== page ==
Based on Schwartz’ review of affected websites, it looks like websites using multiple permutations of a keyword were the most affected. This includes websites that use the formula “keyword” + “location” and other keyword permutations.
“By far, the biggest bulk of sites that I saw got hit all had tons and tons of landing pages target massive arrays of keyword permutations. So for example, if they are a travel site, they would target all the destinations they service and also add landing pages for [destination sub name] + [activity name] and sometimes even go beyond that. If they were a service business, they would target [city name] + [service A] and then [city name] + [service B] and so on.” Barry Schwartz
Most of the sites affected, based on Schwartz compilation, were e-commerce, travel sites, review sites, and directories—the usual suspects when it comes to using multiple keyword permutations but we are researching how this might affect home improvement companies etc., that sometimes write very thin content for local town “SEO pages”.
4. Walmart and Google Team Up to Fight Amazon
Google backed Walmart’s bid to enter the e-commerce market last August, so together, they could rival e-commerce giant Amazon.
What would Google stand to gain by helping Walmart? Amazon shouldn’t threaten Google, a search engine that makes money from ads. But Google sells a lot of digital products that Amazon also does, like movies, books, and music.
Google Express, a same-day delivery service, is gearing up to rival Amazon Prime. They stopped asking users to pay for a subscription to increase their user base and added Walmart as an online shopping option to the website.
Walmart’s advantage over Amazon is that they have more physical stores, where customers can touch and examine the products before they buy them. Now, people don’t need to browse at Walmart then purchase at Amazon. They can browse at Walmart and shop later at their online store and get free two-day shipping if their order is more than $35. Time will tell how they will fare against Amazon.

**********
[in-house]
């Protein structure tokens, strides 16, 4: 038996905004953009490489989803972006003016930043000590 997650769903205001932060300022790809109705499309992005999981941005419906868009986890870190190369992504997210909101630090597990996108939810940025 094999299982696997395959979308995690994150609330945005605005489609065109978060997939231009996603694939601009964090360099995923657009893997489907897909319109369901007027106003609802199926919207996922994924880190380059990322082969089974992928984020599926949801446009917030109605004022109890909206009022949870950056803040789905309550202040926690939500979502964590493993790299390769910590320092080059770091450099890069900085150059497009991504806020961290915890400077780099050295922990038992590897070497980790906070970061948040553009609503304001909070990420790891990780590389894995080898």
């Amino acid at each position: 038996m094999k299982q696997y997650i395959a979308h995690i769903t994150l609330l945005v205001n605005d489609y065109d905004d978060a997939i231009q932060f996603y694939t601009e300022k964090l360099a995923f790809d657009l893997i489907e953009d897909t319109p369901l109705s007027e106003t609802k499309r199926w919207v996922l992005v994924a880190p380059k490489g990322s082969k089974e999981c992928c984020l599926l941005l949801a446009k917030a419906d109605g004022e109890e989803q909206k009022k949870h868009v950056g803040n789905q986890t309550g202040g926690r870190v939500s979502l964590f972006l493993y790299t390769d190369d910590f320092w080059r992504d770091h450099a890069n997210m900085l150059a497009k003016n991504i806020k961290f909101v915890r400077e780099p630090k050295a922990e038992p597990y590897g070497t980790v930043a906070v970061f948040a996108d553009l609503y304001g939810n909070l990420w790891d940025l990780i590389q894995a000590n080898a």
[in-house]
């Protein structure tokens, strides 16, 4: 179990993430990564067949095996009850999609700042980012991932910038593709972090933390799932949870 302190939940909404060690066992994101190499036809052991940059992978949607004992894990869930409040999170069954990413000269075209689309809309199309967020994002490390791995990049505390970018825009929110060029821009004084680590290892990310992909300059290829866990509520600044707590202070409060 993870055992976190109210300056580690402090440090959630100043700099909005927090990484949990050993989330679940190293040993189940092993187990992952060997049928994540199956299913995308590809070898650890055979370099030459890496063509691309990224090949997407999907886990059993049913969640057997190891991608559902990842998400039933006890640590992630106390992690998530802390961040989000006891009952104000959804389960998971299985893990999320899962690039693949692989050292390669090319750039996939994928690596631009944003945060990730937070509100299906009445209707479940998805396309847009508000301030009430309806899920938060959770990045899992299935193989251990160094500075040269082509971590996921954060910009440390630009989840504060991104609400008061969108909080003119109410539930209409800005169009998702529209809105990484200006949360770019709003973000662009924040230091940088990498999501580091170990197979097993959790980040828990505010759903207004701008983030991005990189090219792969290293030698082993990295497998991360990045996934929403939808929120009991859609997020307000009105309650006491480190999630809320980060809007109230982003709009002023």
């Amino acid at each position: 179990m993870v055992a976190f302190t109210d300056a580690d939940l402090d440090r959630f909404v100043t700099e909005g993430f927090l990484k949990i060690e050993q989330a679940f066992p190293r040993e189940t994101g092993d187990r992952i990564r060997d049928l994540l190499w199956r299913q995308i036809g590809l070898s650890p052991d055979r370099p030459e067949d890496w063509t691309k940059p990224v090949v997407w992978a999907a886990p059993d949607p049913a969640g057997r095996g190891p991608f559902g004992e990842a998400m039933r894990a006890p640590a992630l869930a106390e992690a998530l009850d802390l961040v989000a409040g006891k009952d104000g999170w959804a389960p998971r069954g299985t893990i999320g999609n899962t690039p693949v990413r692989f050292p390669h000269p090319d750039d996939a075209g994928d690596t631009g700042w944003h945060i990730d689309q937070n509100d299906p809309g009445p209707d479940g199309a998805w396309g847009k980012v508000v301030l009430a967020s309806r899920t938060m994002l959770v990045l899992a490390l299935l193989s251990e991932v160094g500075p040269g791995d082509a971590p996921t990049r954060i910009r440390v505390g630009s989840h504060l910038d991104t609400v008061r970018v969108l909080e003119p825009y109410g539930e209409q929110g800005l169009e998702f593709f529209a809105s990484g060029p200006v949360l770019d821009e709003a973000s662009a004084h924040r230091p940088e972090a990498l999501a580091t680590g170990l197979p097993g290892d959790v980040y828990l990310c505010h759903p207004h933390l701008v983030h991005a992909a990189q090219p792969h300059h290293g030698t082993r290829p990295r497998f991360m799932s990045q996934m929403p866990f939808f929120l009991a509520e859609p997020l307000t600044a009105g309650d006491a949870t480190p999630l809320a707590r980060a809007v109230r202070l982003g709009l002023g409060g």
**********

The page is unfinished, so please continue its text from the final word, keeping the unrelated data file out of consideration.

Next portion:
5. Twitter Added More Notification Types
Several reports say Twitter is going down because of its stagnant growth and the rampant rise of trolling on the platform. Twitter’s third-quarter report for 2017 shows otherwise.
Twitter’s monthly active users (MAU) increased by 4 million since the second quarter of the year, a huge jump from their MAU during the third quarter of 2016.
This growth is the result of several initiatives, such as an algorithm change that highlighted tweets their users will likely engage with. A slew of new notifications and alerts were also deployed to encourage users to jump back in and engage with their followers.
Some people think the new notifications are borderline intrusive because Twitter is trying to catch people’s attention even if they didn’t engage with a tweet they received a notification for. On the other hand, some of the updates could be relevant to the user, like location-specific updates about an earthquake, or a political march.
Get Ready for 2018
Welcome to 2018, another year that promises new trends and shakeups in the digital marketing world. You can either dismiss those changes or try them out to see if they work. Experimenting with new apps and marketing strategies is okay, and a healthy way to foster innovation in your company.